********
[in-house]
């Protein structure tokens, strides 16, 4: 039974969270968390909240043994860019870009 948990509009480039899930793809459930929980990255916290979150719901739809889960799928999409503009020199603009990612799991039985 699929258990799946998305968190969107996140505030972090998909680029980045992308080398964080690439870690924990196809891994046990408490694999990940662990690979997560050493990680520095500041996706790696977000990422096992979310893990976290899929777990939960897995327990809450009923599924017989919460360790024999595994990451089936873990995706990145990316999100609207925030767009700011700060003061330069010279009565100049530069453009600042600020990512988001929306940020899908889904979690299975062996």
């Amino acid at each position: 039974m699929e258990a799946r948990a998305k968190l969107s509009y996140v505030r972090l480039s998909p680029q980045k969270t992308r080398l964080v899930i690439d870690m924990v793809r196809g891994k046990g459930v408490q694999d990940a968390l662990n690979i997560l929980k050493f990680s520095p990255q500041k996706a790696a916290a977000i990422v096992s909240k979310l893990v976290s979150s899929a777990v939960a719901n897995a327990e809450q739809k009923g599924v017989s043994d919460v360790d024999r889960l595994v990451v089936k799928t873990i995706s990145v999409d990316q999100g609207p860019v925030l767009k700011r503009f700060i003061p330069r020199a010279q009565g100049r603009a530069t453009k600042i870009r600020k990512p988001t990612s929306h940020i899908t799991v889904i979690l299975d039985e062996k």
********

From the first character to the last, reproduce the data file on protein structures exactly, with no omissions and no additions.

[in-house]
């Protein structure tokens, strides 16, 4: 039974969270968390909240043994860019870009 948990509009480039899930793809459930929980990255916290979150719901739809889960799928999409503009020199603009990612799991039985 699929258990799946998305968190969107996140505030972090998909680029980045992308080398964080690439870690924990196809891994046990408490694999990940662990690979997560050493990680520095500041996706790696977000990422096992979310893990976290899929777990939960897995327990809450009923599924017989919460360790024999595994990451089936873990995706990145990316999100609207925030767009700011700060003061330069010279009565100049530069453009600042600020990512988001929306940020899908889904979690299975062996």
């Amino acid at each position: 039974m699929e258990a799946r948990a998305k968190l969107s509009y996140v505030r972090l480039s998909p680029q980045k969270t992308r080398l964080v899930i690439d870690m924990v793809r196809g891994k046990g459930v408490q694999d990940a968390l662990n690979i997560l929980k050493f990680s520095p990255q500041k996706a790696a916290a977000i990422v096992s909240k979310l893990v976290s979150s899929a777990v939960a719901n897995a327990e809450q739809k009923g599924v017989s043994d919460v360790d024999r889960l595994v990451v089936k799928t873990i995706s990145v999409d990316q999100g609207p860019v925030l767009k700011r503009f700060i003061p330069r020199a010279q009565g100049r603009a530069t453009k600042i870009r600020k990512p988001t990612s929306h940020i899908t799991v889904i979690l299975d039985e062996k």